DENVER (AP) – While a state commission reviews maps to minimize the impact of the oil and gas industry on wildlife, residents in northern Colorado want to know more about the effect on humans.
Dozens of people packed a forum on Tuesday on the health effects of drilling in Greeley and listened intently as politicians and activists called for legislation targeting what some view as an industry more interested in money than public health.
Weld County Commissioner Sean Conway said people are afraid.
“I’m all for having equitable discussion that equally represents the issues, but I don’t think it’s in the public interest to throw scare tactics at people who just want the facts,” he said.
The Colorado Oil and Gas Conservation Commission is scheduled to meet on Wednesday as part of a state-mandated process aimed at updating maps on wildlife impact.
Drilling has grown exponentially in Weld County, which now has about 20,000 wells. The effectiveness of hydraulic fracturing and horizontal drilling in tapping oil a mile beneath the earth has fueled the growth.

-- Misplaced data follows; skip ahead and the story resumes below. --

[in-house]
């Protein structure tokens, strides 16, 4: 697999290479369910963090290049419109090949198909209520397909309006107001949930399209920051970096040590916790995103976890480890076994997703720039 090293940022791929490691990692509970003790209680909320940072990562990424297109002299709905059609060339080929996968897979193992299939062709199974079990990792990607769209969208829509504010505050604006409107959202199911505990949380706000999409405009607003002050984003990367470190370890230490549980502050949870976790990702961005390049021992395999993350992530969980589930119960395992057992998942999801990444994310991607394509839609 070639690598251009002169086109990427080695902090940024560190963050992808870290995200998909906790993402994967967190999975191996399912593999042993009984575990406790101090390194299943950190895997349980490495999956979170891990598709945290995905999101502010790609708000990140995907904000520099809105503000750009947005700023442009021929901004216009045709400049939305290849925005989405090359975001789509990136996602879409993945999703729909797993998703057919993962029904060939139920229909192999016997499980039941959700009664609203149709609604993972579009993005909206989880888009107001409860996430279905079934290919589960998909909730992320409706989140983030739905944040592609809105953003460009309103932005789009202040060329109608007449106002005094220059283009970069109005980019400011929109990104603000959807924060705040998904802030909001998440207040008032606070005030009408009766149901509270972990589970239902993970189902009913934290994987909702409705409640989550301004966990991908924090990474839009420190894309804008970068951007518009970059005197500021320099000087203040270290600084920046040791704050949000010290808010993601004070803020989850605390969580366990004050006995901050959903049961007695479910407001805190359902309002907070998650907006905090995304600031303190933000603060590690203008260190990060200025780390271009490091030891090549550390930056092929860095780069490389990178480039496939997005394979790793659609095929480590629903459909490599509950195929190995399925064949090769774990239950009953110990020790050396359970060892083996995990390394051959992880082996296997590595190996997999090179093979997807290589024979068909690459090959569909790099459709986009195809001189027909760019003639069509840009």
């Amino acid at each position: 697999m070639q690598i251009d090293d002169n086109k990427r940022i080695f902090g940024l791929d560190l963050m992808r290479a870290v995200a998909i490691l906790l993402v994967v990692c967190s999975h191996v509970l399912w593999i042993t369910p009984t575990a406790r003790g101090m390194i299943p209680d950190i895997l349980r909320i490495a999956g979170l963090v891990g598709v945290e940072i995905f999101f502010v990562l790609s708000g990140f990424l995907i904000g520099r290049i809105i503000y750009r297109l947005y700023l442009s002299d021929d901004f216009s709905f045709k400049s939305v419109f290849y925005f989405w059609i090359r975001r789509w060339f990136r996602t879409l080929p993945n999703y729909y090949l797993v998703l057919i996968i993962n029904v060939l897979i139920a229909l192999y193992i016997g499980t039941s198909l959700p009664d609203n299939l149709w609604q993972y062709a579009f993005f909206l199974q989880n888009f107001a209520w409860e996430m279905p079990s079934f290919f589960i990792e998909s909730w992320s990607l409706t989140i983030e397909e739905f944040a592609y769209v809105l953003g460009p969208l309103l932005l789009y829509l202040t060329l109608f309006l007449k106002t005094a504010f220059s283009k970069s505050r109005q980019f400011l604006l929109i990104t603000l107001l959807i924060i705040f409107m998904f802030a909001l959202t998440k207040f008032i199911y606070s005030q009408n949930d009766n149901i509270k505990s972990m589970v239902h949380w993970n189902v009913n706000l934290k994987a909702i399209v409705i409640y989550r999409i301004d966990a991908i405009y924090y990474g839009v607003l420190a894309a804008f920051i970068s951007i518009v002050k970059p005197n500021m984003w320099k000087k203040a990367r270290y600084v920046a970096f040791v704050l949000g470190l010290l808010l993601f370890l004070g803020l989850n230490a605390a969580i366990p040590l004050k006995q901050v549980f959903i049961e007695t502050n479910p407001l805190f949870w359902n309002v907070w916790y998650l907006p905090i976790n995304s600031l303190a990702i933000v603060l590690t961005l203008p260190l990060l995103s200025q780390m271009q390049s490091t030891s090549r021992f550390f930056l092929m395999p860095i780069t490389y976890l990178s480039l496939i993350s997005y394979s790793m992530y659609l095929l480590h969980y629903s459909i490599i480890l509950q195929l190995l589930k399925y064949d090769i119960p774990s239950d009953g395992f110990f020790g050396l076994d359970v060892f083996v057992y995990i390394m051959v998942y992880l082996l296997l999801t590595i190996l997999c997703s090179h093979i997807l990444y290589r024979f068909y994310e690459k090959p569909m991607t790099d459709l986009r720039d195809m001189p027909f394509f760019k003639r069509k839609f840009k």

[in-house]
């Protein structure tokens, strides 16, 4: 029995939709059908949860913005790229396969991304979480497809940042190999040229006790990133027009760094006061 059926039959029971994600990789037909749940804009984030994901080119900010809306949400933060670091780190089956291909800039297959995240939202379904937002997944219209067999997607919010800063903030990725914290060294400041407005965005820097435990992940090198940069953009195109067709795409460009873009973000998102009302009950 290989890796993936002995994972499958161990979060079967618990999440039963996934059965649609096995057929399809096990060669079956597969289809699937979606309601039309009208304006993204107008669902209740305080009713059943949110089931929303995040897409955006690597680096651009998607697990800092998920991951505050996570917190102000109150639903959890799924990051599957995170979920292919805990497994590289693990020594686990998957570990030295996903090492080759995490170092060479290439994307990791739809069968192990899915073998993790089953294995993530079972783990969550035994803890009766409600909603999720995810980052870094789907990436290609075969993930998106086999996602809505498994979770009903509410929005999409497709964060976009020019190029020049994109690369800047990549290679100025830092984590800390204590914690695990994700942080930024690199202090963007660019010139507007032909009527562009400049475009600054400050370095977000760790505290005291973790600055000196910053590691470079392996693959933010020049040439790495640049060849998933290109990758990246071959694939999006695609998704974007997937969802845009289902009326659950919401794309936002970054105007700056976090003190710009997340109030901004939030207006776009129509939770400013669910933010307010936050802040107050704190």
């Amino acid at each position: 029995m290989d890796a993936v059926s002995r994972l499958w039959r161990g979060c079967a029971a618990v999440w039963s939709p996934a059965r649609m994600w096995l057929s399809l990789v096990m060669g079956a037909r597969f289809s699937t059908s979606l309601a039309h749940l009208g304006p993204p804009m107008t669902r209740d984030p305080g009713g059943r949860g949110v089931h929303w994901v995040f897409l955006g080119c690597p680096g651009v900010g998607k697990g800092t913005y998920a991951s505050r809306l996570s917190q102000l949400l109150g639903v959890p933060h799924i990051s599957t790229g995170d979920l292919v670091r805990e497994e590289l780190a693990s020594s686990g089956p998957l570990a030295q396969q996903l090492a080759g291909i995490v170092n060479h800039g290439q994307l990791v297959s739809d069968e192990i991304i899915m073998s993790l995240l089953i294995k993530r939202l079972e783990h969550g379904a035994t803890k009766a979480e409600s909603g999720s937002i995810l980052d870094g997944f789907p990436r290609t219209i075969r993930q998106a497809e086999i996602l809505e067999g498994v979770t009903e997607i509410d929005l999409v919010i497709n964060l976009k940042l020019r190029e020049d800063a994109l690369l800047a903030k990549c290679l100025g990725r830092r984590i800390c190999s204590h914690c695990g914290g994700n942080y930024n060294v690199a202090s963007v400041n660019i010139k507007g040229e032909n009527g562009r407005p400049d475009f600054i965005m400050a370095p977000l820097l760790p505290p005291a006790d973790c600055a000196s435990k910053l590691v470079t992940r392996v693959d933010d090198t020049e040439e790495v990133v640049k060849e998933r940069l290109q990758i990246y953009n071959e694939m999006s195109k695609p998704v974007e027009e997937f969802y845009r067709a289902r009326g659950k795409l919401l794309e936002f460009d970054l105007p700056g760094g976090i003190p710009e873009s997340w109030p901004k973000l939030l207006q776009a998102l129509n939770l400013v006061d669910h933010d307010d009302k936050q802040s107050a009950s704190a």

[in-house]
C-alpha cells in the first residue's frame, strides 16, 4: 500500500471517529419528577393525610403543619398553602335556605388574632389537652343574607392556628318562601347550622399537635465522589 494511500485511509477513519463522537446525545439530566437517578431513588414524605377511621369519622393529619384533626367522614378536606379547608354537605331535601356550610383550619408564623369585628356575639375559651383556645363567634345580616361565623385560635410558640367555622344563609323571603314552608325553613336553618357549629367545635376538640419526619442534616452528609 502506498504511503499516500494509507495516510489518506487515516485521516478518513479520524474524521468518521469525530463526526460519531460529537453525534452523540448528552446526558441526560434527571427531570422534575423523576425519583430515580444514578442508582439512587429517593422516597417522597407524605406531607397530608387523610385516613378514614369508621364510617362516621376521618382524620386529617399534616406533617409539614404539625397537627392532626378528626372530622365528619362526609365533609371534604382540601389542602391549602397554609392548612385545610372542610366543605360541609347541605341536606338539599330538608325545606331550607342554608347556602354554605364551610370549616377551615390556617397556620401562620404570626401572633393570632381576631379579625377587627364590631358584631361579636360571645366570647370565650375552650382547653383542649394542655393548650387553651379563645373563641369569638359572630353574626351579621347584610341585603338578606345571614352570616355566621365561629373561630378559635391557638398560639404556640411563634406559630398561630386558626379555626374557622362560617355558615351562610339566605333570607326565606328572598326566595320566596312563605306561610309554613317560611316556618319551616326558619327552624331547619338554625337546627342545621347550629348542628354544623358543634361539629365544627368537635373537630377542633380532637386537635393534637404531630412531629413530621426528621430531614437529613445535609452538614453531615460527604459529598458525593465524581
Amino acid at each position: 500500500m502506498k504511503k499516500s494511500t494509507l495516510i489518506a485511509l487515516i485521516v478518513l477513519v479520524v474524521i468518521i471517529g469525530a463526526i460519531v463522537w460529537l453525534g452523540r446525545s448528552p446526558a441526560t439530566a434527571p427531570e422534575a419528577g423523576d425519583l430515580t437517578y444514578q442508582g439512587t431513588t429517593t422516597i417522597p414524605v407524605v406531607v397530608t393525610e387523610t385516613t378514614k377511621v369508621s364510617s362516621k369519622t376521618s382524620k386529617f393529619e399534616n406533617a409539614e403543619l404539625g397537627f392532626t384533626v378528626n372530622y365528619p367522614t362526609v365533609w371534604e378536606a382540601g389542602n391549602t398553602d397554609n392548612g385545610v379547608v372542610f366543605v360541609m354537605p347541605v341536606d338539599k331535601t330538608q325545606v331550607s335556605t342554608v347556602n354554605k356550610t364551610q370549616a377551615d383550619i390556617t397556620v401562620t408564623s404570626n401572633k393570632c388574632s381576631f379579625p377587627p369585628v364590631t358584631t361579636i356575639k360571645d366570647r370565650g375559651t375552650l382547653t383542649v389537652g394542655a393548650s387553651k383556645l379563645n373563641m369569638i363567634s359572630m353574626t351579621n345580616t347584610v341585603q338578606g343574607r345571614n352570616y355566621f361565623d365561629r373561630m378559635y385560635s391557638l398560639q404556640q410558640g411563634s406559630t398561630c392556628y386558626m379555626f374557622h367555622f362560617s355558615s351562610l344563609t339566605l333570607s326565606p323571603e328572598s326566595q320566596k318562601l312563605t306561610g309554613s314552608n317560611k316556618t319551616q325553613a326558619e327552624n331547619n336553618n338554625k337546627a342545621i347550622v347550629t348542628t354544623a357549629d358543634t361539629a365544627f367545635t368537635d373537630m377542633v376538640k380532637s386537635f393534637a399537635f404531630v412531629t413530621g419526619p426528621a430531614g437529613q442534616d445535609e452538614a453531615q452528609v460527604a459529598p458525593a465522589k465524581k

In May, Gov. John Hickenlooper directed the oil and gas commission to review its system of penalties and fines to make sure public health, safety and the environment are protected. The commission has been ordered to report its findings by Dec. 10.
Critics say drilling contributes to pollution, waste and alleged links to health problems, The Greeley Tribune reported. The industry says drilling is safe.
“There are no health reports or studies on the Front Range at all,” said Rep. Joann Ginal D-Fort Collins. “The silence and lack of data is unsettling to people.”
Others took a calmer stance.
“I don’t feel it’s helpful to demonize the oil and gas industry, but I also think their agenda isn’t the same as the public health agenda you heard tonight,” said Sara Barwinski, who attended the hearing after moving to Greeley from Missouri about a year ago. “If it were, there would already be reports out there.”
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